Forbes – The Diminishing Benefits Of Too Much Stock Diversification

From early on, most investors have heard the adage, “Never put your eggs in one basket,” which has become synonymous with the term “diversification.” They’re taught diversification is the key to minimizing risk because owning many non-correlating assets is less risky than owning one or a few. Practically, diversification is the recognition that you can’t know which investments will outperform others at any given time. So, by combining these assets, you should be able to capture returns whenever and wherever they occur while smoothing out portfolio volatility.

But how much diversification is too much diversification? Should that even be a concern?

As so often in the realm of investing, the short answer is, “It depends.” You have to consider such factors as your investment objectives, risk tolerance, investment preferences, time horizon, market conditions and your ability to manage your holdings. If you are a hands-off investor and more concerned about portfolio volatility, you may do well to invest in an index fund that would provide you with broad diversification and some peace of mind. But your returns will be limited to the returns generated by the index, which is not necessarily a bad thing.

If you want the opportunity to achieve returns greater than the market, you can create your own portfolio. However, you may find it challenging to achieve that kind of broad diversification. But why would you? In fact, owning too many stocks can be detrimental to your portfolio, increasing your costs while not necessarily reducing your risk.

Smaller Returns With No Additional Risk Reduction

“Over-diversification” can limit returns with no perceivable advantage of further risk reduction. With every stock you add to your portfolio, you lower its risk profile. At the same time, the incremental addition of stocks can also reduce your portfolio’s expected returns. At some point, you reach the number of stocks where the benefit of risk reduction is negligible, and your expected returns are diminished. So, adding additional stocks at that point is diversification for the sake of diversification, which doesn’t make sense.

How Many Stocks For Optimum Diversification?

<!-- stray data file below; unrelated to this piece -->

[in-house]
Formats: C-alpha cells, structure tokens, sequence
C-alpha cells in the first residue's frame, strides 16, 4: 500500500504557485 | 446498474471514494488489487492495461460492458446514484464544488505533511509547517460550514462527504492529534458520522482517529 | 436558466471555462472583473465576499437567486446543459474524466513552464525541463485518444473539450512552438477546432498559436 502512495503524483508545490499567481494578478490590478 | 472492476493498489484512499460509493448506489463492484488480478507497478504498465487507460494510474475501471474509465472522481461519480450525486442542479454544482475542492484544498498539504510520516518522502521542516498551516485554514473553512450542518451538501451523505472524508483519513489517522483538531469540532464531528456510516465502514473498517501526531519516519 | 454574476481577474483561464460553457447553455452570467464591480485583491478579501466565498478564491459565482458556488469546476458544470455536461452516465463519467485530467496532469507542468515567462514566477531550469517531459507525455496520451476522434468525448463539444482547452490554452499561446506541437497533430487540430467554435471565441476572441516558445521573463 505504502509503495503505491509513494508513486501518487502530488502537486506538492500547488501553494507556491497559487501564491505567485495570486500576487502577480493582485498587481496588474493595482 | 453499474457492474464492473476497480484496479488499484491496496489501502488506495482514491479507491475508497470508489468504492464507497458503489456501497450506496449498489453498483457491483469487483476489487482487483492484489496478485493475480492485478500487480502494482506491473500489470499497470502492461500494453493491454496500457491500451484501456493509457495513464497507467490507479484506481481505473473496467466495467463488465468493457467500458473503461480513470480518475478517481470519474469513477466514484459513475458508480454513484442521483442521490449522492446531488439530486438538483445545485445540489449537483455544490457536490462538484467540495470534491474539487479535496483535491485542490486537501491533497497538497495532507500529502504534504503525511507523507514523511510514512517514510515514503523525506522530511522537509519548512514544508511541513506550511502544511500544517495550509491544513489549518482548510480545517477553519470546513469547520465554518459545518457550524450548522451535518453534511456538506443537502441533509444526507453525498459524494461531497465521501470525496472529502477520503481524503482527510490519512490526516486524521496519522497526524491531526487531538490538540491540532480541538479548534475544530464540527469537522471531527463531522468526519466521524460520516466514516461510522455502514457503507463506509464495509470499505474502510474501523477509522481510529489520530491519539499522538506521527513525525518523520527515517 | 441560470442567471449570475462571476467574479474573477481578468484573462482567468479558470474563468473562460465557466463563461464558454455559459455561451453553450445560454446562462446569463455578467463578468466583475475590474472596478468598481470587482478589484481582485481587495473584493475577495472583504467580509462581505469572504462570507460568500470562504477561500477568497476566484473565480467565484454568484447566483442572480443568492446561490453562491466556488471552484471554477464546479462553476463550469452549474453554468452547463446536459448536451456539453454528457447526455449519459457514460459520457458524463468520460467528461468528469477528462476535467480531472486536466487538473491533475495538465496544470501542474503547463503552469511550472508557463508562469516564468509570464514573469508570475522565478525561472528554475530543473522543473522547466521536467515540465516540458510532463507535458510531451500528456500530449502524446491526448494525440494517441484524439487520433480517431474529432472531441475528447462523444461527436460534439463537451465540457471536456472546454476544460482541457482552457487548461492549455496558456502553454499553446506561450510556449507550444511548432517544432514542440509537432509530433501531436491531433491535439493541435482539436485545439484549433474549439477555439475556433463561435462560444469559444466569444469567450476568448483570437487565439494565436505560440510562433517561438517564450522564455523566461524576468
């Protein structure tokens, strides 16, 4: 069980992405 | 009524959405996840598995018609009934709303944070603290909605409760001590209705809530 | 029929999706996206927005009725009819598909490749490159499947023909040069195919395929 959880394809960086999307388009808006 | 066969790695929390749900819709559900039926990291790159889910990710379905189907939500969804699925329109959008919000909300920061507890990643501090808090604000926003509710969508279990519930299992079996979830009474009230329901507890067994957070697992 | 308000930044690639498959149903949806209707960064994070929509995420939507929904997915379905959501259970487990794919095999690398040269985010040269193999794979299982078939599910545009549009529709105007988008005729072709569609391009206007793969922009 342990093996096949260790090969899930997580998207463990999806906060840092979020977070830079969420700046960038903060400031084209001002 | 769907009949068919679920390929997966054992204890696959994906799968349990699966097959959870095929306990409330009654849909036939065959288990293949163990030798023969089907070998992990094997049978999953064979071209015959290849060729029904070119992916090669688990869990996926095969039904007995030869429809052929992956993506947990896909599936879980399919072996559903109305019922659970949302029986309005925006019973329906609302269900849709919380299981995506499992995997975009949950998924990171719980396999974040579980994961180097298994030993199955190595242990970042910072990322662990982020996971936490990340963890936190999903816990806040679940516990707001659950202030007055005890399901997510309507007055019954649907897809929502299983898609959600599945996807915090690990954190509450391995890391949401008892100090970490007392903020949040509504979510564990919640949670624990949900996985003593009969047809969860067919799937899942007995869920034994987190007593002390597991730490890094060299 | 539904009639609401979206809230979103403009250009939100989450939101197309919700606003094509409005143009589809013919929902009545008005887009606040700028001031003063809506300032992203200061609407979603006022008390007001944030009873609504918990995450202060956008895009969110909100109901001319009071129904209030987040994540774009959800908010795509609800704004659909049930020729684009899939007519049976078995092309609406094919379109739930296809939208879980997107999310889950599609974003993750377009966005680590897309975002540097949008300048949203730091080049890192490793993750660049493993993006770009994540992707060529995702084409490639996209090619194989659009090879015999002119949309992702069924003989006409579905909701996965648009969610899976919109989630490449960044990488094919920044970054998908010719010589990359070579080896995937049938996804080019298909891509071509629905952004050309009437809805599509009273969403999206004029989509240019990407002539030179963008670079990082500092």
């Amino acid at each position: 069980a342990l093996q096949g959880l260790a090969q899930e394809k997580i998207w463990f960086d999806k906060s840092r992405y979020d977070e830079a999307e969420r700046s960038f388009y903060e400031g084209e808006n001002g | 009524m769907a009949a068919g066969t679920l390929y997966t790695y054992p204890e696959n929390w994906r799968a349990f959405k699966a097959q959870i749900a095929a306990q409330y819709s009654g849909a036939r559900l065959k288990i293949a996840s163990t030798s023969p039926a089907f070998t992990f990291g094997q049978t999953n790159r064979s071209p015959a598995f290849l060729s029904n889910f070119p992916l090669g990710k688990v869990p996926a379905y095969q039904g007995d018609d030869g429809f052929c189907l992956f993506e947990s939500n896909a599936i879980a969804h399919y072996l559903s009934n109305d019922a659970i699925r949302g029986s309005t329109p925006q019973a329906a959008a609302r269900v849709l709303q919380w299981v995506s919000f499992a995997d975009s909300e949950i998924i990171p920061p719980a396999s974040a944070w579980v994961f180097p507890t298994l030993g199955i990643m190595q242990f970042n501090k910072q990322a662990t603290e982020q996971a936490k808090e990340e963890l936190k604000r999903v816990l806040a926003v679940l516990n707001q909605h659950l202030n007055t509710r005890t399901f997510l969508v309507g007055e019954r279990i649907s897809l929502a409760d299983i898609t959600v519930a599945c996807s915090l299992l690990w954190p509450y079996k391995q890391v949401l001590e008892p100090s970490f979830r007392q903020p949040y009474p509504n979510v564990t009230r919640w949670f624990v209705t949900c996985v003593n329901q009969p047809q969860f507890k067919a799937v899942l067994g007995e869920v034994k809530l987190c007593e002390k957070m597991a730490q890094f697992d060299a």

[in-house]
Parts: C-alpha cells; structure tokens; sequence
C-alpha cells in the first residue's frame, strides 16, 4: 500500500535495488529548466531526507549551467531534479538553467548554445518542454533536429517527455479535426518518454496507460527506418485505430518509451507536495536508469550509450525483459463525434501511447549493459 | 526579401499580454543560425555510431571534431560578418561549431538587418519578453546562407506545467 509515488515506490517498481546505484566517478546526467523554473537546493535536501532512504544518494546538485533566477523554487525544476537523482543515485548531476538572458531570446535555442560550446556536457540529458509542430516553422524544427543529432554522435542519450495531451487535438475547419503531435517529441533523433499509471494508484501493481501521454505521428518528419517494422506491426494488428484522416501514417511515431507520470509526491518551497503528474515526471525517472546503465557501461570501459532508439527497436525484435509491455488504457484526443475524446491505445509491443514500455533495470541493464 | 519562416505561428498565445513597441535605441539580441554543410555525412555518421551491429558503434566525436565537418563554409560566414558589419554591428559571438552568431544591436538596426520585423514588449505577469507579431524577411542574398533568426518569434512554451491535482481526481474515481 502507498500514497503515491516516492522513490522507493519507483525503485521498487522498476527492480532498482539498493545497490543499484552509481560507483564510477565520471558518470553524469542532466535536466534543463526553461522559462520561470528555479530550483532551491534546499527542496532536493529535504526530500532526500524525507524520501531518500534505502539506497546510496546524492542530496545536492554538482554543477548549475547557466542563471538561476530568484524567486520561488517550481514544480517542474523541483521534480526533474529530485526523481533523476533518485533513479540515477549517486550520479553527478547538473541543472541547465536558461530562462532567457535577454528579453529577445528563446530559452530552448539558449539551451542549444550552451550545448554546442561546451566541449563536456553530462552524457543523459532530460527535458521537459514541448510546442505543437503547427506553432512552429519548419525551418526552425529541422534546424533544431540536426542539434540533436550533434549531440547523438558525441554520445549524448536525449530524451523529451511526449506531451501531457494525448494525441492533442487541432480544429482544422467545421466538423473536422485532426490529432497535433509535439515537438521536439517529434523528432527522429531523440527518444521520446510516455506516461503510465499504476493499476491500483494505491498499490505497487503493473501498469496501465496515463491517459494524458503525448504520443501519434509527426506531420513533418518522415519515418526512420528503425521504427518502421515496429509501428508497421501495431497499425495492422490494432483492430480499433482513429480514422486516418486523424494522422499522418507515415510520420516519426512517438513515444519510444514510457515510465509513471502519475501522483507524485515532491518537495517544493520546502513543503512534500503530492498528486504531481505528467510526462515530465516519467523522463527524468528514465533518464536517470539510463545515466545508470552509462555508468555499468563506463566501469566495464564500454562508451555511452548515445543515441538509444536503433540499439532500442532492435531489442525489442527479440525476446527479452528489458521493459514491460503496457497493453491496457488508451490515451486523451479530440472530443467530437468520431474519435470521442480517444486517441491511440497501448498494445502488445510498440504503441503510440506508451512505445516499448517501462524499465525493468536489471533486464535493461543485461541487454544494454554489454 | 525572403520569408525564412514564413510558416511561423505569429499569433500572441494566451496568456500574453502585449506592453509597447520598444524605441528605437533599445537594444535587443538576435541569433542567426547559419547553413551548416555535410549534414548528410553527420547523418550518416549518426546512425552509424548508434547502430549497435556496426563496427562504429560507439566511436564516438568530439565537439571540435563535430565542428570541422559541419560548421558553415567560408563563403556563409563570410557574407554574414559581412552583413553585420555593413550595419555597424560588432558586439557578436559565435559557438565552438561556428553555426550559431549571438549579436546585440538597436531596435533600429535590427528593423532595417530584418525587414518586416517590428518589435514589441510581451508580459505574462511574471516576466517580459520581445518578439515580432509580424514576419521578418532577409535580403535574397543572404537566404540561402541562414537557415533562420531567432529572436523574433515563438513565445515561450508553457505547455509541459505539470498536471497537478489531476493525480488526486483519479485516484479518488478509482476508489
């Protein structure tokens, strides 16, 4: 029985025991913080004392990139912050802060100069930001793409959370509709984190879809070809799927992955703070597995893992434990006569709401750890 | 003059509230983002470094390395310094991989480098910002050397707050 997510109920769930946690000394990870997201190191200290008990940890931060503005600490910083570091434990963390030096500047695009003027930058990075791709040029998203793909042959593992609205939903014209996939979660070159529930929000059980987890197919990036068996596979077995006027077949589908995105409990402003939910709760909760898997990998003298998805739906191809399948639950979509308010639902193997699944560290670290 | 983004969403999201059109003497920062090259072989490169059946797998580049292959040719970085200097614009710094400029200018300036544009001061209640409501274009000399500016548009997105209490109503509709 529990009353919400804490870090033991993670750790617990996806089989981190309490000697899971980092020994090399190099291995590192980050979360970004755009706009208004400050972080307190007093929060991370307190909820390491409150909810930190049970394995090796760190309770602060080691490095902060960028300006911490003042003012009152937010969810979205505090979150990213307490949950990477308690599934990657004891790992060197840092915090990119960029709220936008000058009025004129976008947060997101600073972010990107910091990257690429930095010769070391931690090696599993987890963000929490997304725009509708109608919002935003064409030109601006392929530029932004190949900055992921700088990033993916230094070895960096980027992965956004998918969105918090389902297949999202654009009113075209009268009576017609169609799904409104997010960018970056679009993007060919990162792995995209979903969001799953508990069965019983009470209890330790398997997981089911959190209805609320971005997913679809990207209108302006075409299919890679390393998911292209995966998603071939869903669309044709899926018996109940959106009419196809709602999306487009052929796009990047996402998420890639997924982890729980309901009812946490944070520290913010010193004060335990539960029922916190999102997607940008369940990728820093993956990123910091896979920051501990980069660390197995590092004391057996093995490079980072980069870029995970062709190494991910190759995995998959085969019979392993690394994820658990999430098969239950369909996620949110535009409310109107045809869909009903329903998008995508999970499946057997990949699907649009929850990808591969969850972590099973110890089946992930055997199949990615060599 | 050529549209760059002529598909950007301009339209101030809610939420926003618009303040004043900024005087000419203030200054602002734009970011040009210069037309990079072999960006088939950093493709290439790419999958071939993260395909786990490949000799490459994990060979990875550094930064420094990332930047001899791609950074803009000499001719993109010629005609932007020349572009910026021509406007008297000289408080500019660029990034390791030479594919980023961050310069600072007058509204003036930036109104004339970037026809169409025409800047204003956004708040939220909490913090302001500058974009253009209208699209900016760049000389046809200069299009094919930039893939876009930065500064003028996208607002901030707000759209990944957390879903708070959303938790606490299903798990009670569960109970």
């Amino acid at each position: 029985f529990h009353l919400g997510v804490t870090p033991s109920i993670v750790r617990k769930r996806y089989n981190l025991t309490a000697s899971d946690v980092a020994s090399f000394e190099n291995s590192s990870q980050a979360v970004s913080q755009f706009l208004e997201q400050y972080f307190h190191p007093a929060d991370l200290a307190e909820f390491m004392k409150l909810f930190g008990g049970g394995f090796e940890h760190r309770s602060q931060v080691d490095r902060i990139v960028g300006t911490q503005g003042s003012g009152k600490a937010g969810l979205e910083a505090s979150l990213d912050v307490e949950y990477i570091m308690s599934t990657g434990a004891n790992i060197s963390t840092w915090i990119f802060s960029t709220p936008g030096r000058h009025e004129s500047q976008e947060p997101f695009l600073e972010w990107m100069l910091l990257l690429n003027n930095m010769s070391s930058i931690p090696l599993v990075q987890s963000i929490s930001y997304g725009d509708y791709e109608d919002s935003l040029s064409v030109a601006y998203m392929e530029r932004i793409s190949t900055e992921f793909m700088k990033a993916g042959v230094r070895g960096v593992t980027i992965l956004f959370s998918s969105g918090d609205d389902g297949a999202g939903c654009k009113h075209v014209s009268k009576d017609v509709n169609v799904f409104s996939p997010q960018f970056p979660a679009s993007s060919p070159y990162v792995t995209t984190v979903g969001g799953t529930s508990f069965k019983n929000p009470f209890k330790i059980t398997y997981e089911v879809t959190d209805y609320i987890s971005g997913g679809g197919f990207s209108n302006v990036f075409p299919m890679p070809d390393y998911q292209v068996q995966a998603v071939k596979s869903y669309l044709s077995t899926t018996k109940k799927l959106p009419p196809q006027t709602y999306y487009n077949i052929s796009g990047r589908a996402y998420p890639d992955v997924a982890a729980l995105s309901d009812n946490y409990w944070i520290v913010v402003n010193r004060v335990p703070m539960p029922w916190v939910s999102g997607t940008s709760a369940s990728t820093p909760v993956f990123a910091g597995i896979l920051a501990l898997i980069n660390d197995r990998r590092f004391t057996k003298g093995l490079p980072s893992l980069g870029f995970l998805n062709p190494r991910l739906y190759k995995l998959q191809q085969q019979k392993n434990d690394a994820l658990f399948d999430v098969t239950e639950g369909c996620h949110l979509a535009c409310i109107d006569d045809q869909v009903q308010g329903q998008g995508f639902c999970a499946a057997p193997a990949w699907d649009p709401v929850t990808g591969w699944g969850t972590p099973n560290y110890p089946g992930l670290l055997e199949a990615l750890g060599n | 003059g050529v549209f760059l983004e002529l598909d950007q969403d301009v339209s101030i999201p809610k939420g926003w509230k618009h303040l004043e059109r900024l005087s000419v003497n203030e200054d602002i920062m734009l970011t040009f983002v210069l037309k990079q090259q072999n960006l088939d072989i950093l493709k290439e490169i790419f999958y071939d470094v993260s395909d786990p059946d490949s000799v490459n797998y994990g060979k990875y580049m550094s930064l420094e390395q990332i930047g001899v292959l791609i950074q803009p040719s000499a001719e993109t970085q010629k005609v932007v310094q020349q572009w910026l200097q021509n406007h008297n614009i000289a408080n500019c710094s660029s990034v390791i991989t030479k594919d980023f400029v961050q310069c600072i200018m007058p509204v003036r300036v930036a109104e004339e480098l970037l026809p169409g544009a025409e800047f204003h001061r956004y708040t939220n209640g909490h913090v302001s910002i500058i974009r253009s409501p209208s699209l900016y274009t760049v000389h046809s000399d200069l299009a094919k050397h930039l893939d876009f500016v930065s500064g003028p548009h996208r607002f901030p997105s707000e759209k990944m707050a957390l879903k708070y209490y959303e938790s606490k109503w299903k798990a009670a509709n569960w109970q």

Various studies have tried to determine the point at which adding more stocks produces diminishing returns, both in terms of additional risk reduction and reduced expected returns. Benjamin Graham, “the father of financial analysis,” put the number between 10 and 30. In a study by Frank Reilly and Keith Brown, they found that portfolios containing 12 to 18 stocks provide about 90% of the maximum benefit of diversification. Of course, the right number of stocks for an investor also depends on the individual’s investment style and objectives, with a more aggressive approach requiring fewer stocks (closer to 10) and a more conservative approach requiring more stocks (30 or more).

You Need to Know What You Own

There’s an even more practical reason to avoid too much diversification. Owning too many stocks can compromise the quality of your portfolio. There are only so many high-quality companies out there that can be purchased at a fair price at any given time. Finding, researching, selecting and tracking 20 to 30 quality companies is far more manageable than 50 to 100. It’s much easier to gain an advantage when you own fewer stocks that you know well. If you start adding stocks just for the sake of more diversification, you are likely sacrificing quality, which can expose your portfolio to greater risk. The objective should be to achieve enough diversification and still be able to understand why you’re invested in each of the stocks in your portfolio.

For Best Diversification, Focus On Quality

Keep in mind that it is nearly impossible to diversify away systematic risk, also referred to as market risk. When adverse macro-events occur, such as a recession, changes in interest rates or a market crash, stocks get caught up in the contagion of stock market forces. There’s little you can do about it, and trying to time the markets around these events is a fool’s errand.

That’s why it’s so important to own the highest-quality companies in your portfolio because their strong balance sheets and enduring capacity to generate cash flow enable them to perform well in the worst of circumstances. While their stocks may fall in a severe market decline, they are typically among the first to recover when the market bounces back. Plus, large companies with solid brands, broad global reach and dominant market positions tend to be well-diversified in and of themselves, which provides another layer of diversification.